The Institute Cargo Clauses (Air) 01/01/2009 CL387 offer an ‘all-risk’ cover similar to (but with some modifications such as the period of the insured transit, for example) that offered by the comparative clauses used for ocean shipments. However, whilst there are specific clauses that are employed for reefer (refrigerated) cargo by ocean, there are no commonly employed standard insuring clauses that specifically address perishable shipments by air.


Hence, when it comes to ensuring perishables by air, in some cases additional terms or conditions, exclusions or even warranties may apply, depending of course on the risk factors that are in place.


Risk factors may include:

  • The experience and track record of the shipper in relation to the perishable cargo in question
  • Claims experience.
  • Nature of the cargo
  • Value of the cargo
  • Susceptibility of the cargo to temperature change
  • Origin and destination country
  • Whether the shipment in question involves a significant inland transit either prior to arrival at the airport of departure and / or following discharge at the final airport of destination.
  • In the case of an inland transit referred to above, whether the master airway bill issued by the airline carrier is a through airwaybill that covers the inland segments.
  • Whether there is a transshipment (transplanement) that may involve one or more stopping points
  • Weight of the cargo (for the purposes of potential recovery against the air carrier)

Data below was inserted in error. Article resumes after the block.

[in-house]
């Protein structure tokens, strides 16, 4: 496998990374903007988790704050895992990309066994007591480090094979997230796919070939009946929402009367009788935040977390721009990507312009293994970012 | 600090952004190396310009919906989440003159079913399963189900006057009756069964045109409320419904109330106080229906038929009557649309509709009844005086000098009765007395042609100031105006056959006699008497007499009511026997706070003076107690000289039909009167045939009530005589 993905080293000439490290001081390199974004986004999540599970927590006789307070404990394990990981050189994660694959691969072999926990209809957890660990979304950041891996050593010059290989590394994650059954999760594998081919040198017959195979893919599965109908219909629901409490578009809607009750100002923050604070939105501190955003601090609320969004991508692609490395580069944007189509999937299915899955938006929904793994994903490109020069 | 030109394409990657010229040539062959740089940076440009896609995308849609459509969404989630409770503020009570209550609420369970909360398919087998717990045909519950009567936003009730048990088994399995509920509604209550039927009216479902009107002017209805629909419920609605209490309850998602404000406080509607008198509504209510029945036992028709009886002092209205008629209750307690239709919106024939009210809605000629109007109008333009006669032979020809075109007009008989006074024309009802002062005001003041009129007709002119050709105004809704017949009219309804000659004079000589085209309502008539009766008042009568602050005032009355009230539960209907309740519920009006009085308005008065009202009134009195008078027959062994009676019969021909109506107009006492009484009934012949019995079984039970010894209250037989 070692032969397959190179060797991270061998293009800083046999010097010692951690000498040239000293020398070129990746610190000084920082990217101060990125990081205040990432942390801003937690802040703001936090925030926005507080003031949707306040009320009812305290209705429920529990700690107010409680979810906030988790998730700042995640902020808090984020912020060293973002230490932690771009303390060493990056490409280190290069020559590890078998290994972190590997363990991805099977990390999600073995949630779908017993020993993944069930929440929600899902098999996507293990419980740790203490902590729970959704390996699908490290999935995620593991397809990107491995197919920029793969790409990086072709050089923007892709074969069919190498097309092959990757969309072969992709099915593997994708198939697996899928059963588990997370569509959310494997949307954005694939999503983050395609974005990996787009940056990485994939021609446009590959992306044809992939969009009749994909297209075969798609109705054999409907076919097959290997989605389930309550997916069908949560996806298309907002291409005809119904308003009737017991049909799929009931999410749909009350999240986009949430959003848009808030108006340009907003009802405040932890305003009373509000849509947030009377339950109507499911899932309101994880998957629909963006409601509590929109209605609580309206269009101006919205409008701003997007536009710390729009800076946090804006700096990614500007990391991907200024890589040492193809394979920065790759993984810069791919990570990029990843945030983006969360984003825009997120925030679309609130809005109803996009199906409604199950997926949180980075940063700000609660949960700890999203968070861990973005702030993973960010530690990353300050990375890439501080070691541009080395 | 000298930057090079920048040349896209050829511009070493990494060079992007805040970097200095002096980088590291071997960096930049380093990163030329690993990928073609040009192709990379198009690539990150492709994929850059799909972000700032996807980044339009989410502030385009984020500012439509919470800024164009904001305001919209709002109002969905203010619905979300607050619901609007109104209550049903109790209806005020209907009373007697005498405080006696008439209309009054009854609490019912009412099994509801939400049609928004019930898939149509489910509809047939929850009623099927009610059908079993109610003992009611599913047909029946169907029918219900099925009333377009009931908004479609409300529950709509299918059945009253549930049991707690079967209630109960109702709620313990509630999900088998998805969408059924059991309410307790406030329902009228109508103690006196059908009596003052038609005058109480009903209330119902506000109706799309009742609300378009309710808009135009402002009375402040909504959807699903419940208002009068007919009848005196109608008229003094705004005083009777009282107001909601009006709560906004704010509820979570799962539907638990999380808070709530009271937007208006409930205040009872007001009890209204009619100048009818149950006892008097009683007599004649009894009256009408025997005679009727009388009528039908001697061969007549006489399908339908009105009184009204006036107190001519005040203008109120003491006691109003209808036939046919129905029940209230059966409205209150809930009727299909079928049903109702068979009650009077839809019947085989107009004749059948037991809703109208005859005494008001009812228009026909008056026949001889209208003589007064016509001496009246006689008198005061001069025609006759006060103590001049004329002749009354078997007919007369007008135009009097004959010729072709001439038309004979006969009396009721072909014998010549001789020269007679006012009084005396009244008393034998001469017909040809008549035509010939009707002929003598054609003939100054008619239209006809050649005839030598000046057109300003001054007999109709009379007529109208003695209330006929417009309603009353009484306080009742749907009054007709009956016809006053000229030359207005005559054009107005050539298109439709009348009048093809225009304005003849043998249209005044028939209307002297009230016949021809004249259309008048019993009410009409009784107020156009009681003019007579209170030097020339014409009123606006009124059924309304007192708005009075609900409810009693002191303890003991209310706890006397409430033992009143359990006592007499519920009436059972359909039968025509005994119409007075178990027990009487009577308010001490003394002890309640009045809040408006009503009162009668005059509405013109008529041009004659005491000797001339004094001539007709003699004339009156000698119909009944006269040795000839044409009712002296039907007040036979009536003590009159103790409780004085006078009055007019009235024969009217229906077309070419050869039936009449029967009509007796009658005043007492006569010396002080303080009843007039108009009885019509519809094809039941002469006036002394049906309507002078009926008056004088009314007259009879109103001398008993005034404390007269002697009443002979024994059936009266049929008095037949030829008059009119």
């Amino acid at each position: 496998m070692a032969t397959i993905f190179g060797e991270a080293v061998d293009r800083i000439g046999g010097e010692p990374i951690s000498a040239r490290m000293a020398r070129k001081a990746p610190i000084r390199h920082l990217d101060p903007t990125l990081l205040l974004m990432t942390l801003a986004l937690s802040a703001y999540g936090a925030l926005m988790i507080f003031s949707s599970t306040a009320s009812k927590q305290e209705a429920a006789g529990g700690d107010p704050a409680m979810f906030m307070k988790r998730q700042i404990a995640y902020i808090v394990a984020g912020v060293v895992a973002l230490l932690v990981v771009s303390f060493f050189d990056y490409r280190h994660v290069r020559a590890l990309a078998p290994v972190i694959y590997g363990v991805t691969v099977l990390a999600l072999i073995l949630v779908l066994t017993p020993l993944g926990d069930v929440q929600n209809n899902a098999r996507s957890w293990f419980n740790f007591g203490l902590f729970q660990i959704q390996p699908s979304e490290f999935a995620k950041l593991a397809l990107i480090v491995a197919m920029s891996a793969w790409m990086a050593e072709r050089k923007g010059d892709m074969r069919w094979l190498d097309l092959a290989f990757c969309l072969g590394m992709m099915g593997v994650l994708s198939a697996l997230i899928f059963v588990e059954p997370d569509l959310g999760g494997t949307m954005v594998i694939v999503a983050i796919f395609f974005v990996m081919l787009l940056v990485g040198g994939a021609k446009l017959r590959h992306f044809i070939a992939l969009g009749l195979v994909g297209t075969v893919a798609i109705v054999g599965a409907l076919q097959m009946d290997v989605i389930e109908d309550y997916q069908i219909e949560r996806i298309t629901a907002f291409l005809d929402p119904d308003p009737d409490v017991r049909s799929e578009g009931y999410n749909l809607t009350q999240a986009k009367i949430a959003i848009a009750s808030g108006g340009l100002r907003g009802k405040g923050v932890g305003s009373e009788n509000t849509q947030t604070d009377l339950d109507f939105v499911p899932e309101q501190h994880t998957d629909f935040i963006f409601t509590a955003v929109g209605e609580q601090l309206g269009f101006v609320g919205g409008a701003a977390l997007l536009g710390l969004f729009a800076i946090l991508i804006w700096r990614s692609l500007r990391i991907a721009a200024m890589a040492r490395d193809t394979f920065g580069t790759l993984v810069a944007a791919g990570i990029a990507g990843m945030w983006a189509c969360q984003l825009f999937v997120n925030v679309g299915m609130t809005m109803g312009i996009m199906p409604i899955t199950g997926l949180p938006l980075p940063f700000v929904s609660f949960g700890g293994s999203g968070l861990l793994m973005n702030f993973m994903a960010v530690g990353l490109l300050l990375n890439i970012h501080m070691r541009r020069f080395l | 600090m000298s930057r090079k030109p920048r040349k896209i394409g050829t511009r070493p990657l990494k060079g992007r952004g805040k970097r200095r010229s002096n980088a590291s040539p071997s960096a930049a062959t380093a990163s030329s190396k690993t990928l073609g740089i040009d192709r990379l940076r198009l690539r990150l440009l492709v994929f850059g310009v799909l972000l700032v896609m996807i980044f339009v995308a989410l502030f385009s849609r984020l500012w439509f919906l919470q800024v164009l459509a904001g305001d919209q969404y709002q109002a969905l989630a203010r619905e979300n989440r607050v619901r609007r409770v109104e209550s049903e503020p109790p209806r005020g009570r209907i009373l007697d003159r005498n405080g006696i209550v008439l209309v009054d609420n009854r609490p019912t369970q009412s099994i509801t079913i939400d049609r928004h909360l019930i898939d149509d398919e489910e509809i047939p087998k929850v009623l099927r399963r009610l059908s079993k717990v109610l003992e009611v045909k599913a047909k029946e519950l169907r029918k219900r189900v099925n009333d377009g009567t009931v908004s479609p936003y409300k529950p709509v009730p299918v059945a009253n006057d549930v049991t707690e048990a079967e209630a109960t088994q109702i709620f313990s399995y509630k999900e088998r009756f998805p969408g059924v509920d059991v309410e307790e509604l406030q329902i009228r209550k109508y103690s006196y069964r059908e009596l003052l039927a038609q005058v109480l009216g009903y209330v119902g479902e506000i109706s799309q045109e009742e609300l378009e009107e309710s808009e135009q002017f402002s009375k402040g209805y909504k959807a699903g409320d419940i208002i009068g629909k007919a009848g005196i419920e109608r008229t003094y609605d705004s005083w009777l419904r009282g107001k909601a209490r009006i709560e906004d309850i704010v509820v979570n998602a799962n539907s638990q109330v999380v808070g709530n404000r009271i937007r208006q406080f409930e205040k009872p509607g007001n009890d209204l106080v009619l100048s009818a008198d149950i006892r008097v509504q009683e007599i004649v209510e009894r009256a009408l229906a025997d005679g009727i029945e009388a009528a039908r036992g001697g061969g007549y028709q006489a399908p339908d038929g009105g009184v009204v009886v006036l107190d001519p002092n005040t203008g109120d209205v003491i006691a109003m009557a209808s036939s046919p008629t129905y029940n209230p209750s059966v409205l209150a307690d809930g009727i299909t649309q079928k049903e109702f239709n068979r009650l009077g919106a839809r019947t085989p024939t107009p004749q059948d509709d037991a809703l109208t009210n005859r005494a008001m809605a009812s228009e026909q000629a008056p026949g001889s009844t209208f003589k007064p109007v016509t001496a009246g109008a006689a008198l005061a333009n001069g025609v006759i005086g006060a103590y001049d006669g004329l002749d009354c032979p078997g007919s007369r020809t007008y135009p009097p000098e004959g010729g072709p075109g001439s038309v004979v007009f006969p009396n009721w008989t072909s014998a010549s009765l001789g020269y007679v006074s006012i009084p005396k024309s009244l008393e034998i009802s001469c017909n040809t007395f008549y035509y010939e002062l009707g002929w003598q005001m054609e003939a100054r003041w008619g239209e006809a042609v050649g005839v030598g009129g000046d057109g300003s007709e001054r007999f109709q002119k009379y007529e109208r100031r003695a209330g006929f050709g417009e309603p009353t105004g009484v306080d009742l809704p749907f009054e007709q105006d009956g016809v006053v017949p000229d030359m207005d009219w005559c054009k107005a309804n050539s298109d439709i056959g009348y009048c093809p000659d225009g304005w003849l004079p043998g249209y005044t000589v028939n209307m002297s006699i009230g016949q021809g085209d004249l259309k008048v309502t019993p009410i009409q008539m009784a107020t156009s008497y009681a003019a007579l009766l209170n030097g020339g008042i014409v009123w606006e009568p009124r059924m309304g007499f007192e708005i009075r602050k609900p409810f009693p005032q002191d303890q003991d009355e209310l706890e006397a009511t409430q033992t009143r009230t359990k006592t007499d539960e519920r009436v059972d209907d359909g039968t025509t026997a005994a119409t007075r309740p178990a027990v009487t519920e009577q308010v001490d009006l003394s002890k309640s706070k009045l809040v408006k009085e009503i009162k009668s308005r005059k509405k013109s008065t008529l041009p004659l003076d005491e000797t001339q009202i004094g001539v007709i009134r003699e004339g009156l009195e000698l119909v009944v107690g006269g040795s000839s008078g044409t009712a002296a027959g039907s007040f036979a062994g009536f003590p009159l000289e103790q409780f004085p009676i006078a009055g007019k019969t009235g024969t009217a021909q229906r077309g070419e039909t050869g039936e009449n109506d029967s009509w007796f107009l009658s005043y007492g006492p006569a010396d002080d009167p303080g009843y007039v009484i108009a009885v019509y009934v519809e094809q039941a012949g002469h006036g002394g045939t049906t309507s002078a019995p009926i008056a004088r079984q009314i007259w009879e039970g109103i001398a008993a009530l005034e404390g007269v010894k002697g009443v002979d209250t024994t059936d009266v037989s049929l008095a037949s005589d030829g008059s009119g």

• If a freight forwarder is involved, the degree of experience and knowledge of the freight forwarder in handling certain types of perishable cargo.
  • The experience and knowledge of the airline in question


Depending on these risk management factors, it is possible that one or more of the following additional insuring terms and conditions may apply:

Excluding loss or damage from any variation in temperature and or from climatic conditions

Warranted direct flight!

Warranties relating to the way cargo is packed or prepared.

Cover may be limited to the air only part of the transit.

In other cases, where there are serious concerns with regard to risk management, insurers may restrict the cover to ‘named perils’ as per Institute Cargo Clauses (C) 01/01/2009 CL384.


Montreal Convention Limitations of Liability

Both cargo shippers and their insurers alike should consider the limitation regimes applicable to air carriers for loss or damage to cargo particularly in respect to valuable cargo. Under the latest limitation revisions of the Montreal Convention, an international air carrier is normally able to limit its liability to 22 SDRs a kilo which is the equivalent of about US $ 30. A recovery from the air carrier under these circumstances would represent only a small fraction of the value of a cargo of vaccines or pharmaceuticals.

Air carriers do not routinely offer declared value liability and even in cases where it is available, it would be expensive to purchase.

Limitations for domestic carriage liability may be even lower.


Alan Jervis is an insurance consultant, expert witness and offers contentious claims, audit and peer review services